Open Government Portal
Found 555 records
Incident-based crime statistics (actual incidents, rate per 100,000 population, percentage change in rate, unfounded incidents, percent unfounded, total cleared, cleared by charge, cleared otherwise, persons charged, adults charged, youth charged / not charged), by detailed violations (violent, property, traffic, drugs, other Federal Statutes), police services in British Columbia, 1998 to 2018.
At each fiscal year end, provides the number of Maintenance Enforcement Program (MEP) and Child Recalculation Program (RP) files, the number of dependants who benefit from MEP, and the total amount of dollars collected for recipients of maintenance payments.
Annual report to Parliament summarizing the Office of the Superintendent of Financial Institution’s administration of the Privacy Act
Crime severity index (violent, non-violent, youth) and weighted clearance rates (violent, non-violent), Canada, provinces, territories and Census Metropolitan Areas, 1998 to 2018.
This fact sheet provides an overview of changes made to the Shared Services Canada (SSC) Act concerning the delegation of SSC procurement authorities.
Adult correctional services, custodial and community admissions to federal programs, federal jurisdiction, five years of data.
This table contains 105 series, with data for years 2005 - 2014 (not all combinations necessarily have data for all years). This table contains data described by the following dimensions (Not all combinations are available): Geography (7 items: Canada; Ontario; Manitoba; Saskatchewan; ...); Performance of sprinkler system, structural fires (5 items: Total structural fires; No sprinkler; Sprinkler operated; Sprinkler did not operate; ...); Incidents and casualties (3 items: Fire incidents, structural; Fire-related deaths, structural; Fire-related injuries, structural).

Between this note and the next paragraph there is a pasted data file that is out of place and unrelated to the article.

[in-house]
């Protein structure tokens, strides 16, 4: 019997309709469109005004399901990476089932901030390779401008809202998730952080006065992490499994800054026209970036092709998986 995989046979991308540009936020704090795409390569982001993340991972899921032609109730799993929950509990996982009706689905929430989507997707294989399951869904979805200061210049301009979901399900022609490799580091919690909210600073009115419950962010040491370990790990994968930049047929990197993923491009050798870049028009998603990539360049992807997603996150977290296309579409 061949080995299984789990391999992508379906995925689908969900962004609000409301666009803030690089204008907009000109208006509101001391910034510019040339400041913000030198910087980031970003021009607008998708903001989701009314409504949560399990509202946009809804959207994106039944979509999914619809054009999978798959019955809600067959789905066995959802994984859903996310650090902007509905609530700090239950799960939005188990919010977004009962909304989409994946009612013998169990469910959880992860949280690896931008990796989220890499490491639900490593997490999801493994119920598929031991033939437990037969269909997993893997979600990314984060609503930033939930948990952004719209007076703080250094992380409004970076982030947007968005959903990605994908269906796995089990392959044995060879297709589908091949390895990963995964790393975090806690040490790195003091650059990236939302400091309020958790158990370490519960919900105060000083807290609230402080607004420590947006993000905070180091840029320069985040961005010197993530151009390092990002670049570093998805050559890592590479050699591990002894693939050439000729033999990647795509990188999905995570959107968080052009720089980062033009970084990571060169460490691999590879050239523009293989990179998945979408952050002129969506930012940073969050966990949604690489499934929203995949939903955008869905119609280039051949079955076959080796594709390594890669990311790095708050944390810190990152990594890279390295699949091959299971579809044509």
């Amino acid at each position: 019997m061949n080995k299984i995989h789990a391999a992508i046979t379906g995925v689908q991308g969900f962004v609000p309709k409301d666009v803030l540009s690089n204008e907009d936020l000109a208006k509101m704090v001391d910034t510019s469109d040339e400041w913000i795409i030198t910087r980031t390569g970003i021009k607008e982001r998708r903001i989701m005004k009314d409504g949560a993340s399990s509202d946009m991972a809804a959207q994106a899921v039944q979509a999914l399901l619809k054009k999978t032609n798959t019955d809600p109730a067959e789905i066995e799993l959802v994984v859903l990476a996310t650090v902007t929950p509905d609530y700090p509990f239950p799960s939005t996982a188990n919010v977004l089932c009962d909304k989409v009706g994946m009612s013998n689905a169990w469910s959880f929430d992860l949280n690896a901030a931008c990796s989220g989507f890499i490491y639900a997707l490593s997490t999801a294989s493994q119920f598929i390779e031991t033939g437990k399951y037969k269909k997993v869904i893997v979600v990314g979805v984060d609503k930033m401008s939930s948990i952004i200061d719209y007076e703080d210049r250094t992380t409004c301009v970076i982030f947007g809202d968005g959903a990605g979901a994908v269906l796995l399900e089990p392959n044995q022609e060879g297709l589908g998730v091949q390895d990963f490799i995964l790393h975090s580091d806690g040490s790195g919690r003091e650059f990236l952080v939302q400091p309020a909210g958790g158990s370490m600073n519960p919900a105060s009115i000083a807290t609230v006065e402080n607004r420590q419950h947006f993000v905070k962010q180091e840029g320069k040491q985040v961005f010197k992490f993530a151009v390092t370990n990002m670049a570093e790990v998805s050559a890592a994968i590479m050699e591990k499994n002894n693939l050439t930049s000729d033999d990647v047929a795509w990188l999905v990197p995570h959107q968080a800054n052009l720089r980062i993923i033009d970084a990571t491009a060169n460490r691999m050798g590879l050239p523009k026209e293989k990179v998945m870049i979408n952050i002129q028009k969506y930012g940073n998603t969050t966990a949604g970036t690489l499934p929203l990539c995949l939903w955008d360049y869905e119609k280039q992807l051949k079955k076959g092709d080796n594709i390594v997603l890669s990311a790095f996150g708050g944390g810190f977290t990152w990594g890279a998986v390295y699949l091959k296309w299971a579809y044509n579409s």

The federal child support tables set out the amount of monthly child support payments for each province on the basis of the annual income of the spouse ordered to pay child support (the “support payer”) and the number of children for whom a table amount is payable.
The majority of Canadians believe that judges should have at least some degree of discretion and flexibility when deciding a sentence. What we also found:
The overwhelming majority of Canadians (95%) felt that the best approach for determining fair and appropriate sentences for offenders involves giving judges at least some degree of discretion. Seven in ten (71%) Canadians thought the best way was to give judges some sort of guideline or range of sentences to choose from, with the option of going outside those ranges if they deem it necessary. About one-quarter (24%) of Canadians believed that the best way to determine a fair and appropriate sentence was to give judges full discretion (deciding on the sentence after looking at how the offence happened, why the offender did it and what sentences were given in other similar cases).
The following concepts detailed in the publication were taken from an article written by Howard Zehr and Henry Mika, (1998),"Fundamental Concepts in Restorative Justice", in Contemporary Justice Review, Vol. 1.
At the primary level, restorative justice in Canada is guided by recognizing the need for victims to heal and put right the wrongs. Restorative Justice also grounds itself in engaging with community and recognizing the need for dialogue between victims and offenders as appropriate.